I welcome

Solving the global refugee crisis starts with these three words: I welcome refugees.

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@ Amnesty International

Right now, record numbers of people worldwide have been forced to flee their homes.

But instead of showing true leadership and protecting refugees, most countries are slamming their doors shut.

The world’s wealthiest nations are leaving a handful of countries to cope alone with nearly all the world’s 21 million refugees. Powerful media and politicians are manipulating reality and dehumanizing refugees, portraying them as illegal or faceless invaders who are a security threat.

The reality is that they’re ducking their responsibility to protect people fleeing violence, persecution and conflict. And every single day that goes by, their indecision and inaction continue to cause immense human suffering.

So if we can’t rely on our politicians to change the world, we’ll do it ourselves.

If we can’t rely on our politicians to change the world, we’ll do it ourselves.


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William, 11, is a refugee living in a camp in northern Kenya. “I was born here in Kakuma, but I know we had a lot in Sudan. We had three houses: one for cattle, a shed and one that we lived in." © Amnesty International (Photo: Richard Burton)

A chance to start again

Our 2016 survey of people’s attitudes across the world showed that 80% of us stand ready to welcome refugees into our countries, communities – even our own homes.


Even when the political environment can feel deeply hostile, Amnesty International remains a movement of people who believe that the things that unite us are far more powerful than those that divide us.

This is why we are promoting people-powered initiatives like community sponsorship of refugees. We don’t have to wait around while governments get their act together to share responsibility for other important solutions, like resettlement

Because right now, individual people all over the world are coming together in their own right to welcome refugees - simply because they empathise with people who have lost everything, and want to create open, friendly communities to live in.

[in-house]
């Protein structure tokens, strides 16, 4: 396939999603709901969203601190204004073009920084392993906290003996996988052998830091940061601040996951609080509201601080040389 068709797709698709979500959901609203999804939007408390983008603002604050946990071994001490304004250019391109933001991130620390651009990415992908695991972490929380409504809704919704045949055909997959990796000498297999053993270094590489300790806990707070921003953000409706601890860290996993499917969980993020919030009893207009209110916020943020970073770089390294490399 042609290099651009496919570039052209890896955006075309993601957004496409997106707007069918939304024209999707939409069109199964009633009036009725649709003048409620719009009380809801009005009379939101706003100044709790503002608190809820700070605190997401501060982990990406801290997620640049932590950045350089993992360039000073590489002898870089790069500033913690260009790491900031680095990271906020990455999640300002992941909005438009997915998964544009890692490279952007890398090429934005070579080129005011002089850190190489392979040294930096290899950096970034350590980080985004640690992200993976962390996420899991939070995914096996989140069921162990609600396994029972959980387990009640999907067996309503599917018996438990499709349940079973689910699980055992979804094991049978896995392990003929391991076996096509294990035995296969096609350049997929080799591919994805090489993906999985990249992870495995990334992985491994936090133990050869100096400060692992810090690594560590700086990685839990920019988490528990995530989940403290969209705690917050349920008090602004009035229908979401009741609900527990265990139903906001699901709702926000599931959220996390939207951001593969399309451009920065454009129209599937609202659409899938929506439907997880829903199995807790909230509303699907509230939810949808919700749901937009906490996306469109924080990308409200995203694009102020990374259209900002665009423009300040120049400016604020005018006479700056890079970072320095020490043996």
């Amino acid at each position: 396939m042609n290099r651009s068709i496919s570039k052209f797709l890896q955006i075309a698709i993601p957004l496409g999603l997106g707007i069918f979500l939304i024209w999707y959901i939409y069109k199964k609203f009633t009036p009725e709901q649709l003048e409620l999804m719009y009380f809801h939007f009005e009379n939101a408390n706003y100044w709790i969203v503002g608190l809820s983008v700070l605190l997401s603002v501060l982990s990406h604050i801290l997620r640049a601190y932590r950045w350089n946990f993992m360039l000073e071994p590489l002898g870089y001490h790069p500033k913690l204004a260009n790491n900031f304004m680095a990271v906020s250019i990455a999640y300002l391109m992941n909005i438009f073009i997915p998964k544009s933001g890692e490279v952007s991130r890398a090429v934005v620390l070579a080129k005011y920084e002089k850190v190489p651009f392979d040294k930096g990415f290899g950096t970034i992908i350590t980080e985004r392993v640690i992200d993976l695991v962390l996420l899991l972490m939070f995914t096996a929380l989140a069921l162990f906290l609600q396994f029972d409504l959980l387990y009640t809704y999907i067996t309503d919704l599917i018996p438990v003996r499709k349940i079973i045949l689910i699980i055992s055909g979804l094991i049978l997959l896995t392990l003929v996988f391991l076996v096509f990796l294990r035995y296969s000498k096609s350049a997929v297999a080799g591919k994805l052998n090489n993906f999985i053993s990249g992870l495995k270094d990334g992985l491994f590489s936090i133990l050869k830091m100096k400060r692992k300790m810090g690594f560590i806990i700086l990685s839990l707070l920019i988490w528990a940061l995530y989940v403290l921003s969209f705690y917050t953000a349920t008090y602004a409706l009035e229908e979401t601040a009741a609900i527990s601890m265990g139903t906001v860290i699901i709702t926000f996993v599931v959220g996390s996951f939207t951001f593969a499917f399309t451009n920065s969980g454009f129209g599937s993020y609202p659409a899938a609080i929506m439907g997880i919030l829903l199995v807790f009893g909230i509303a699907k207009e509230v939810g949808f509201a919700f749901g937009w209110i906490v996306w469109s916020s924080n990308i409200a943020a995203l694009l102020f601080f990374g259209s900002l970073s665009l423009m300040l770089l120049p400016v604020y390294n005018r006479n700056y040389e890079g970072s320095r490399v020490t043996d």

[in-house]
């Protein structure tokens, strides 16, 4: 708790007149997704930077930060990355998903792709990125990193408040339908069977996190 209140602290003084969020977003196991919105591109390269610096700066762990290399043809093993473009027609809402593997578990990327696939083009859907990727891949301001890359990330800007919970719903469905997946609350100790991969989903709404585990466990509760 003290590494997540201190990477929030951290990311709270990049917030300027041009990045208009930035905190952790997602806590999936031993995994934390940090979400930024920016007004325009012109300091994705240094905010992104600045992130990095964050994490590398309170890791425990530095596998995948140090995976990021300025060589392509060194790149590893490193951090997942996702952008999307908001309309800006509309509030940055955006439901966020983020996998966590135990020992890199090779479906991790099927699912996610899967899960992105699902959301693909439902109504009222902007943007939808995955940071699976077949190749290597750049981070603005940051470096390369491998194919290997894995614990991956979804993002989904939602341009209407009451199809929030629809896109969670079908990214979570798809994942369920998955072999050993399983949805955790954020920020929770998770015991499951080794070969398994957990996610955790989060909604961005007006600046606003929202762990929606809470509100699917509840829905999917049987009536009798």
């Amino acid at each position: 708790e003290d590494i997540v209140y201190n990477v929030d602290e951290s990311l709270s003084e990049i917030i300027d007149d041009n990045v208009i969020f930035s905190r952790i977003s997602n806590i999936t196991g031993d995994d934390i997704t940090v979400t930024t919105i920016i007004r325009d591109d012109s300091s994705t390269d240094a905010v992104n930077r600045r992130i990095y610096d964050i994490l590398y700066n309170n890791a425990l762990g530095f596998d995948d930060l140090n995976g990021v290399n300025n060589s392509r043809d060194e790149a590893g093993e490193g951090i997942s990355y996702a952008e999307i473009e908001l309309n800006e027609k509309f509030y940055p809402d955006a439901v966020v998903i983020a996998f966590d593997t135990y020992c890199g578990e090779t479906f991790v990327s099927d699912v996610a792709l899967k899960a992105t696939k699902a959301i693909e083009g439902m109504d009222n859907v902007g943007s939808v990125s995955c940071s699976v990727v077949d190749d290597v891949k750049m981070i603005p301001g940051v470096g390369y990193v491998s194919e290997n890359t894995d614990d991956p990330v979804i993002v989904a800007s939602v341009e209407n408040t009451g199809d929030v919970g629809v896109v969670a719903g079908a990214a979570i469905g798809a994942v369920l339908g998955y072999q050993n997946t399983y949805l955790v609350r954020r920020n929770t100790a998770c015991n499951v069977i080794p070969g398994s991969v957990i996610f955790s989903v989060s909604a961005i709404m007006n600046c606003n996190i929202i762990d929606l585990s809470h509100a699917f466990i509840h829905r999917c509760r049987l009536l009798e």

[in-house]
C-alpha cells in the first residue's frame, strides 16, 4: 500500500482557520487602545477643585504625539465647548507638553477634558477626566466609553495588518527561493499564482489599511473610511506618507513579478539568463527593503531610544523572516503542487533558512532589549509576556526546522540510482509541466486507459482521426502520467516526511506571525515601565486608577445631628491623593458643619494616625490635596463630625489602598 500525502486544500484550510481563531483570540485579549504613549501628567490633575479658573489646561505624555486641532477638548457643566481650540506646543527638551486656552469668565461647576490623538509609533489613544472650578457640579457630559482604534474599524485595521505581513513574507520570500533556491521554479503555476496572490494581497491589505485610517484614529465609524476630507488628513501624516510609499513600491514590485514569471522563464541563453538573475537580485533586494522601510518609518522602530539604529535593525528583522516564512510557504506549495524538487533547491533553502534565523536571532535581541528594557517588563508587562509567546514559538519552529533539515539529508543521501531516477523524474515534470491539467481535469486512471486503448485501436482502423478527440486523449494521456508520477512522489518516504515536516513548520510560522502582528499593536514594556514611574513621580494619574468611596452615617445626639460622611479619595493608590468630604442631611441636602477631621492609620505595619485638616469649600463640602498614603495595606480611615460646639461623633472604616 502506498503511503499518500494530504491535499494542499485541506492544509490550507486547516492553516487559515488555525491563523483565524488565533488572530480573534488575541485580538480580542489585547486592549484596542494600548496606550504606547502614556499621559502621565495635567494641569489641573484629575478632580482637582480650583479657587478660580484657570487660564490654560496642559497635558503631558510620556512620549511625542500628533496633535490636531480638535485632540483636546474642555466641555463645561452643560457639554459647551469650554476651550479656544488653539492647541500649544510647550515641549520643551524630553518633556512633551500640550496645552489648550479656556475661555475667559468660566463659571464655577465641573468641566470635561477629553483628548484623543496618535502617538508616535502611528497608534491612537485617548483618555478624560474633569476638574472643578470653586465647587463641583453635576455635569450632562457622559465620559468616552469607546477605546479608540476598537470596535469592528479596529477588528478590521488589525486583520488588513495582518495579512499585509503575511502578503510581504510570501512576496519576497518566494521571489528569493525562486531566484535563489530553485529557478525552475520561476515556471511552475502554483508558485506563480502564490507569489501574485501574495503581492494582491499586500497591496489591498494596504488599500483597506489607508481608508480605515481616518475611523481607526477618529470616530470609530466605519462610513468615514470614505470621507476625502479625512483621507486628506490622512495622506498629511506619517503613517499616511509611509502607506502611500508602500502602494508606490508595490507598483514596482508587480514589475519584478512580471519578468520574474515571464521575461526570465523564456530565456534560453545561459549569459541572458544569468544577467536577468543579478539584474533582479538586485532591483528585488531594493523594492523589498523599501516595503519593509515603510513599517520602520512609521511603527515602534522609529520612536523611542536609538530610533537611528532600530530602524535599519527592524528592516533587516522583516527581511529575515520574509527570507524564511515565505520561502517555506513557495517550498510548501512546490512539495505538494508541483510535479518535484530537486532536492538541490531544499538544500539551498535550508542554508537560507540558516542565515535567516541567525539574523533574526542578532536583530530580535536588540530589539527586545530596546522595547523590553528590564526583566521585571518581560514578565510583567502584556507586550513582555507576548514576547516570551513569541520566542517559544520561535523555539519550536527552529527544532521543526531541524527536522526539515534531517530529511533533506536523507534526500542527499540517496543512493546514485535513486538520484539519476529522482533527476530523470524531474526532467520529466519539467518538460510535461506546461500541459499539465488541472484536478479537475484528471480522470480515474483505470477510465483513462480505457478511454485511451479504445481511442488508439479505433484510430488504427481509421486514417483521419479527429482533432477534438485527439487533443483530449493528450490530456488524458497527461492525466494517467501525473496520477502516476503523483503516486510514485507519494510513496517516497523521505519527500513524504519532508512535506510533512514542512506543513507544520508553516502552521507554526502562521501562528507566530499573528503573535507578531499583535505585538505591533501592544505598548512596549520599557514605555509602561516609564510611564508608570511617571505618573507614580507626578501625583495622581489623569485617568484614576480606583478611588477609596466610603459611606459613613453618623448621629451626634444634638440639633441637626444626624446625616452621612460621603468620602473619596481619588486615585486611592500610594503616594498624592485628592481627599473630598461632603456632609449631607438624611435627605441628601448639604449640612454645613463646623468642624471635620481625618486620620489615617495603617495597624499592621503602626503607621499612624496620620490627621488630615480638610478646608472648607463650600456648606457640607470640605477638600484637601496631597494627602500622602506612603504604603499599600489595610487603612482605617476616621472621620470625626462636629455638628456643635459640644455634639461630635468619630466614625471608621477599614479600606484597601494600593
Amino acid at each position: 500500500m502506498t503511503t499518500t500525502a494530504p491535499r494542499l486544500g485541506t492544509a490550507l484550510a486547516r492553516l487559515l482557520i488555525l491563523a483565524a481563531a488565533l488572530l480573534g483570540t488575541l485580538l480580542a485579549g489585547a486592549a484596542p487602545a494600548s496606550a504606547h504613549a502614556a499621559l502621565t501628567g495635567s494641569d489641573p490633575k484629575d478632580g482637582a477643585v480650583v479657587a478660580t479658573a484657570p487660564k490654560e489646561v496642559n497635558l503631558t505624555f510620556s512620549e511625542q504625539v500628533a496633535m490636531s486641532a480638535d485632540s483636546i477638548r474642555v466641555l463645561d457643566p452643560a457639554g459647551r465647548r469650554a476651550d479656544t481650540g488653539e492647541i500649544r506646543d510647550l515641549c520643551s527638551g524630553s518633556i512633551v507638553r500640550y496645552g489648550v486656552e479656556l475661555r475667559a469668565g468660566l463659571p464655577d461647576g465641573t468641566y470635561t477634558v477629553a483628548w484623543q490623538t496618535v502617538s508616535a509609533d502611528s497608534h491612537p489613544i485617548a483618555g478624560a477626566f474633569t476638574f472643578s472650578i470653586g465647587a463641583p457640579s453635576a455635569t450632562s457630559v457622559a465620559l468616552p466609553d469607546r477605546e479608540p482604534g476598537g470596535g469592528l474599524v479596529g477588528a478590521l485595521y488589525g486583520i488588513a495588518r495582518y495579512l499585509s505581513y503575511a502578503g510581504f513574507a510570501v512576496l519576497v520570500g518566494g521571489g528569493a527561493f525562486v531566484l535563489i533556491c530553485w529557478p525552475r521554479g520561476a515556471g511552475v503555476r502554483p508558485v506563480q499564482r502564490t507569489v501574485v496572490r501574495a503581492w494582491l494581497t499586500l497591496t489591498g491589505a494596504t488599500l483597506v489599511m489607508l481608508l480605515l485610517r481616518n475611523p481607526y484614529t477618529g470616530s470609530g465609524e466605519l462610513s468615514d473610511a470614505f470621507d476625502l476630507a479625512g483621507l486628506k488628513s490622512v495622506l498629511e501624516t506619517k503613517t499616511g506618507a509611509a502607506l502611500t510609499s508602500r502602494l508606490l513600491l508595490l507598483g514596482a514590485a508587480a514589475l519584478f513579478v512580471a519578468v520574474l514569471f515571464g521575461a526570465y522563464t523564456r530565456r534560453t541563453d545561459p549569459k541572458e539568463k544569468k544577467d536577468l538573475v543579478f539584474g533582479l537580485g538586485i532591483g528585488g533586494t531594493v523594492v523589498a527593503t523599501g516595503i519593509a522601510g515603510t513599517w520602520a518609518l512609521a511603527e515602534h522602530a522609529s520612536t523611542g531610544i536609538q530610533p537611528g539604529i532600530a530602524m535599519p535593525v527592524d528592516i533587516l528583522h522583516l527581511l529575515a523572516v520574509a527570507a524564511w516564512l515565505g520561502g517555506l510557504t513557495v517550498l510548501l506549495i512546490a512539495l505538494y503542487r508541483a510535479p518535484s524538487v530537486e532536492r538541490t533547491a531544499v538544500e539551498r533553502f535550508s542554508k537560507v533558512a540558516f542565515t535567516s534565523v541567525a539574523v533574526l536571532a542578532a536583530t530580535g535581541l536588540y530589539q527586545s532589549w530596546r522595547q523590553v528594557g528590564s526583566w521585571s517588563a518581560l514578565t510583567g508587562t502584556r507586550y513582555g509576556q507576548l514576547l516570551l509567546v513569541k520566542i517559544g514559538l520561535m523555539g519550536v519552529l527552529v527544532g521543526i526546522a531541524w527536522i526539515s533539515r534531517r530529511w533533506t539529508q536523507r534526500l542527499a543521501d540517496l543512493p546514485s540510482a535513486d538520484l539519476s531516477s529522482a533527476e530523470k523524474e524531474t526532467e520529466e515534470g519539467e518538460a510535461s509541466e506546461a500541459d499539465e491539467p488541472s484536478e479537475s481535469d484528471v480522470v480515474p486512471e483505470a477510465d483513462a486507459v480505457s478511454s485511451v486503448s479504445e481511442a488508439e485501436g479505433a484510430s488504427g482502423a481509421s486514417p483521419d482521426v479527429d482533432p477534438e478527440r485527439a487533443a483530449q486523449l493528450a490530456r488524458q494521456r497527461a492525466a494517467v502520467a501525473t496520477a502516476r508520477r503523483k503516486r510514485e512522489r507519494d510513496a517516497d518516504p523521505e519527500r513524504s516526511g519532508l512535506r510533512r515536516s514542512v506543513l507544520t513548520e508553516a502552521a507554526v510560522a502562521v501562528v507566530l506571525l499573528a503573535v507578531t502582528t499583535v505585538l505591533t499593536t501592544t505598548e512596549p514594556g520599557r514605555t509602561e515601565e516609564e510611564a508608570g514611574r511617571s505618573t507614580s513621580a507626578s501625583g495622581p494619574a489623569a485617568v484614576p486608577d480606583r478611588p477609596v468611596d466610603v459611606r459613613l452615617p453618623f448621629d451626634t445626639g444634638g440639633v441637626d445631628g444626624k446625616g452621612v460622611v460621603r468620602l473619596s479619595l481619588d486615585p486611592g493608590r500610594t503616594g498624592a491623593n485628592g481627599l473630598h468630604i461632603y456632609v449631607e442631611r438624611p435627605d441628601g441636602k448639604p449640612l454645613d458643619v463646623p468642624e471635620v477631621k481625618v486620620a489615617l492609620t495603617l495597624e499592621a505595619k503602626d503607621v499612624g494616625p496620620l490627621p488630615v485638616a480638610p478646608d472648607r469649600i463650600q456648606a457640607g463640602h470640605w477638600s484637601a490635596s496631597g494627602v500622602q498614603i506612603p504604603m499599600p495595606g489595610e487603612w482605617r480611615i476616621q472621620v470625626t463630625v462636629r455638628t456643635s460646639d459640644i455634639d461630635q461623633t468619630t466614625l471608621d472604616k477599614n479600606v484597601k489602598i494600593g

© Amnesty International
Sherihan (right), a Syrian refugee resettled in Norway
If I were to wish for something, it would be a job, independence, and to be with our loved ones. A normal life in safety – it’s as simple as that.
Asad is a refugee from from Iraq. He fled across the Aegean Sea in a rubber boat and arrived on the Greek island of Chios on 25 November 2016 with his wife and four children. They ended up sleeping rough in a flimsy tent on the beach. His eight-year-old son, Hussein, suffers from liver disease. “We lost his medicine in the sea,” Asad told Amnesty. © Giorgos Moutafis/Amnesty International

Now is the time

Worldwide, almost all of our leaders are turning their backs on refugees. In Mexico and the USA, they are detaining people fleeing extreme violence raging in Central America. In Kenya, they are forcing Somalis who have lived in exile for years, even decades, to go back to a dangerous conflict zone.

Many European countries are blocking refugees from seeking asylum safely, leaving thousands of people with no option but to risk death crossing the Mediterranean. And Australia is locking up people fleeing torture and persecution on remote islands, where they suffer terrible neglect and abuse.

All of this needs to change, now. And it’s up to each and every one of us.

Together, we can lead the way by doing something concrete right now – however small – to welcome refugees in our communities, from signing a petition to speaking your mind about refugees’ rights, or joining a community group that supports them.

Because solving the global refugee crisis starts with these three simple words: I welcome refugees.

What is Amnesty calling for?

All countries can help protect refugees through a solution called resettlement, and other safe and legal routes. Resettlement can protect those refugees who are most vulnerable – people who have been tortured, for example, or women at continued risk of abuse. Safe and legal routes are other “pathways” to safety that governments can open up in emergency situations, such as the Syrian refugee crisis. For example, they can offer:

·          Opportunities for communities to sponsor refugees to come and live in their country.

·          Family reunification – this means refugees can join close relatives already living abroad.

·          Academic scholarships and study visas, allowing refugees to start or carry on studying.

·          Medical visas, to help someone with a serious condition get life-saving treatment.

Opening up these opportunities for many more refugees will allow them to travel to new host countries in a safe, organized way.

By agreeing to share responsibility for protecting refugees, governments can show true leadership, invest in people’s lives and futures and bring out the very best in us all.

© Sergio Ortiz Borbolla

The refugee crisis in numbers


number of refugees worldwide by the end of 2015


of refugees live in in low and middle income countries (Source: UNHCR)


Number of refugees who are resettled yearly.

© Amnesty International


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